Science Daily — A group of Chemists from the University of Leicester
have developed a way of purifying biodiesel made from vegetable oils,
which is cheap, simple and low in toxicity.
The team, led by Professor Andrew Abbott is able to remove glycerol, the
main by-product of vegetable oil-based biodiesel, using ionic liquids
made in part by vitamin B4 (choline chloride).
If left in biodiesel, glycerol (a syrupy sugar alcohol) would damage
engines but this technique simply washes it out of the fuel. The ionic
liquid developed by Professor Abbott uses a complex of choline chloride
with glycerol to extract more glycerol out of the biodiesel.
The Leicester process is greener than traditional processes and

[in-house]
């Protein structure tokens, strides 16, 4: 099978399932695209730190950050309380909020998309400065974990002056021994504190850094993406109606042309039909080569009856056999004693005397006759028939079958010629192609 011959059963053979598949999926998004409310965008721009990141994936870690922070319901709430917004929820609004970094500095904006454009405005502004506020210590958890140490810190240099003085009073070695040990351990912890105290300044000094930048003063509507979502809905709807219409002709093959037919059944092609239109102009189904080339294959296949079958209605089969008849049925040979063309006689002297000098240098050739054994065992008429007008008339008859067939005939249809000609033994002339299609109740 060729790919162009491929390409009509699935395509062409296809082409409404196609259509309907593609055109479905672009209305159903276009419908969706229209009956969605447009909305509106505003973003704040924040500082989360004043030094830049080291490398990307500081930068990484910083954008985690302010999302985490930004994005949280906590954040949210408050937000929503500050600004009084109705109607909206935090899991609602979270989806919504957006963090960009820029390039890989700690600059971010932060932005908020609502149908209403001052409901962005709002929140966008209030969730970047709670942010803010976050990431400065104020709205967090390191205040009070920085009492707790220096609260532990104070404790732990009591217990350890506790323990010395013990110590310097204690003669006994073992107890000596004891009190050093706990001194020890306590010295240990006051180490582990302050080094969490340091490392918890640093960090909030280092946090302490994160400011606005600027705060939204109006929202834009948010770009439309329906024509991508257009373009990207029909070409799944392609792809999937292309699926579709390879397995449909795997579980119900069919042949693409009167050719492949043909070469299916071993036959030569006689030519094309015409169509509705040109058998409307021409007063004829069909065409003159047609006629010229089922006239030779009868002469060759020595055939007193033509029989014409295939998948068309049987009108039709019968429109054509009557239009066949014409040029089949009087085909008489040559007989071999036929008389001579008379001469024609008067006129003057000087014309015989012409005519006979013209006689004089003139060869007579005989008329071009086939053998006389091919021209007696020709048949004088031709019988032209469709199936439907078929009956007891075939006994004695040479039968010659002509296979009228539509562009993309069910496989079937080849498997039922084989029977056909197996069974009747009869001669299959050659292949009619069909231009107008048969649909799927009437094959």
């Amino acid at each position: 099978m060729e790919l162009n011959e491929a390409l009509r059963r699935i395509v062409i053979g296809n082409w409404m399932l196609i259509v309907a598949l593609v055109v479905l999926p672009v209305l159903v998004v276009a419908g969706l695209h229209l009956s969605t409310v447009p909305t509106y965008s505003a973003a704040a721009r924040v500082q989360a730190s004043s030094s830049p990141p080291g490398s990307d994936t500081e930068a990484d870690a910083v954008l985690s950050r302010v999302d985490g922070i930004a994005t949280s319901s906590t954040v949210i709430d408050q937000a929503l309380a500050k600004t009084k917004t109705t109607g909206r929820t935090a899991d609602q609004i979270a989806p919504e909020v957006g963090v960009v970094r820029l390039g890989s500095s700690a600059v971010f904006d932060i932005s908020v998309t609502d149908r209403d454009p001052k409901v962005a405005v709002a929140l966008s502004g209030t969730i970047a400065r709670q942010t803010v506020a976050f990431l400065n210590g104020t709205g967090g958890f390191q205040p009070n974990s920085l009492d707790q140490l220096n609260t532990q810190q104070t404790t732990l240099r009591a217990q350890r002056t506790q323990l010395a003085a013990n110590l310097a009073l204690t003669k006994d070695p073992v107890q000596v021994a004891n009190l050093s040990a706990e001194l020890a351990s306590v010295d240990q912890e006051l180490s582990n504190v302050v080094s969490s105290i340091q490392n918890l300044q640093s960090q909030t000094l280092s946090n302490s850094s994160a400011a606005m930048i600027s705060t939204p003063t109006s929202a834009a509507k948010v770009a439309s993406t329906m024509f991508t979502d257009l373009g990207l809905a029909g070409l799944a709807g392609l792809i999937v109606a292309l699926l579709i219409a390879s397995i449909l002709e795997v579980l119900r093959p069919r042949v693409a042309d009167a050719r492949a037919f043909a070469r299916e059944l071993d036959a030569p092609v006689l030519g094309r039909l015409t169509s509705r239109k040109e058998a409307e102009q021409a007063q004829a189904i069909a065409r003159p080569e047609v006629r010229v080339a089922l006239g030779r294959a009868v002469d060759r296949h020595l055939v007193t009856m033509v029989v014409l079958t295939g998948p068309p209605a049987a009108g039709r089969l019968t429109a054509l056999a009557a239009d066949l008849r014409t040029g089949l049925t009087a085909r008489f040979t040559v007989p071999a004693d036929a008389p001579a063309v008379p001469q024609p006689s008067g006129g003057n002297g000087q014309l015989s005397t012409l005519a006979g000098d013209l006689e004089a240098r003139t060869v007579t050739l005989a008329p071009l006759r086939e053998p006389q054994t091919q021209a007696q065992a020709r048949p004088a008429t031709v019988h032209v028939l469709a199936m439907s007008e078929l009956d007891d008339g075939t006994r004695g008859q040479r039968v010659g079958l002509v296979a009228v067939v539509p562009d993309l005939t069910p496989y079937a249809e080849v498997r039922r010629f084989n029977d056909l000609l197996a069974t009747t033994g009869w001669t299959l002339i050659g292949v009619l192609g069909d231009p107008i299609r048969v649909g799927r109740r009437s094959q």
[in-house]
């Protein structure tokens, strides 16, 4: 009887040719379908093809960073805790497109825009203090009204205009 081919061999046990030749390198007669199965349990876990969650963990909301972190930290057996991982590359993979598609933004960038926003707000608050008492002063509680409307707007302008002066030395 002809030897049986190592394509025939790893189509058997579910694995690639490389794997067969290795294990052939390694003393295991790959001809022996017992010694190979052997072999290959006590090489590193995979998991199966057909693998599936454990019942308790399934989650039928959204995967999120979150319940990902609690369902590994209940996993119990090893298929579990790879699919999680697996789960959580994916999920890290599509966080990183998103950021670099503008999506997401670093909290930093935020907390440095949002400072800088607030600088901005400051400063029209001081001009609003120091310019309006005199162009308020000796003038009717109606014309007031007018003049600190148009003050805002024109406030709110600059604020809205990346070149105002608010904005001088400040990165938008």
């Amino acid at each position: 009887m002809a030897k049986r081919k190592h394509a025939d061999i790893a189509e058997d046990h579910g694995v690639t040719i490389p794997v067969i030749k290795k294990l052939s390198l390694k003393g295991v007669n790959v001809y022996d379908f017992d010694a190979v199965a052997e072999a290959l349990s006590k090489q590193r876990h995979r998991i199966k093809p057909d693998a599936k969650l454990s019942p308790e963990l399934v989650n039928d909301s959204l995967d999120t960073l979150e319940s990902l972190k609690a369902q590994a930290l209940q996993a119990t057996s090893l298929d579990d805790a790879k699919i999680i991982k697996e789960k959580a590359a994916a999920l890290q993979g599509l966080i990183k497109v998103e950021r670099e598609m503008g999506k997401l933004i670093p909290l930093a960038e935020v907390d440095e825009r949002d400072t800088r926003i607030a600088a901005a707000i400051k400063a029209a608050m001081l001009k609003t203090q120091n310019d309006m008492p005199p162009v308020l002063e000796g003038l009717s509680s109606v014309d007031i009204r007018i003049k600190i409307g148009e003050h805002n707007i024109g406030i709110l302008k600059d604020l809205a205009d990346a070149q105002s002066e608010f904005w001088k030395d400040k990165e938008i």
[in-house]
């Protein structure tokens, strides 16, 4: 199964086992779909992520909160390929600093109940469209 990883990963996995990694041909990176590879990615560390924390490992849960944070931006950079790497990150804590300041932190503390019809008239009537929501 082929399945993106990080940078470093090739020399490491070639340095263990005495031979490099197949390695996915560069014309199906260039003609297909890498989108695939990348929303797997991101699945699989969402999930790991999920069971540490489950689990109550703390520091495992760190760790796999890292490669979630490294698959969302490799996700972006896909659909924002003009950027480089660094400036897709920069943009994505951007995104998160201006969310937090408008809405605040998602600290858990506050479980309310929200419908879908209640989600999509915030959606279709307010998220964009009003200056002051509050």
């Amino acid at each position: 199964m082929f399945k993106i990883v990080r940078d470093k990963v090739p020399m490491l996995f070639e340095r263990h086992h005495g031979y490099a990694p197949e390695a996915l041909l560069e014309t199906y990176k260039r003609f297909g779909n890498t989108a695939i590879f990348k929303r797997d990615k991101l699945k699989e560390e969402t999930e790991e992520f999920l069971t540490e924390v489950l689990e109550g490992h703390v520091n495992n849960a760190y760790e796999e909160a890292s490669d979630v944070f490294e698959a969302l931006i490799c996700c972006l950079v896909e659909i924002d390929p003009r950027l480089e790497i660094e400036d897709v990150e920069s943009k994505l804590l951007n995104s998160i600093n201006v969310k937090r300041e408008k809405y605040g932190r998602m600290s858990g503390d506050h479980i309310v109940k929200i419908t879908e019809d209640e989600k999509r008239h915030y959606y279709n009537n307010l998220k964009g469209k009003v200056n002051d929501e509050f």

effectively provides a sustainable methodology for the purification of
biodiesel without the production of significant waste.
Professor Abbott commented: "We hope that further research will optimise
the ionic liquid recycling and recovery of the glycerol. We are hoping
to collaborate with a biodiesel producer to test this technology further."
Note: This story has been adapted from a news release issued by
University of Leicester.
Check for earlier Pacific Biofuel posts: http://pacbiofuel.blogspot.com/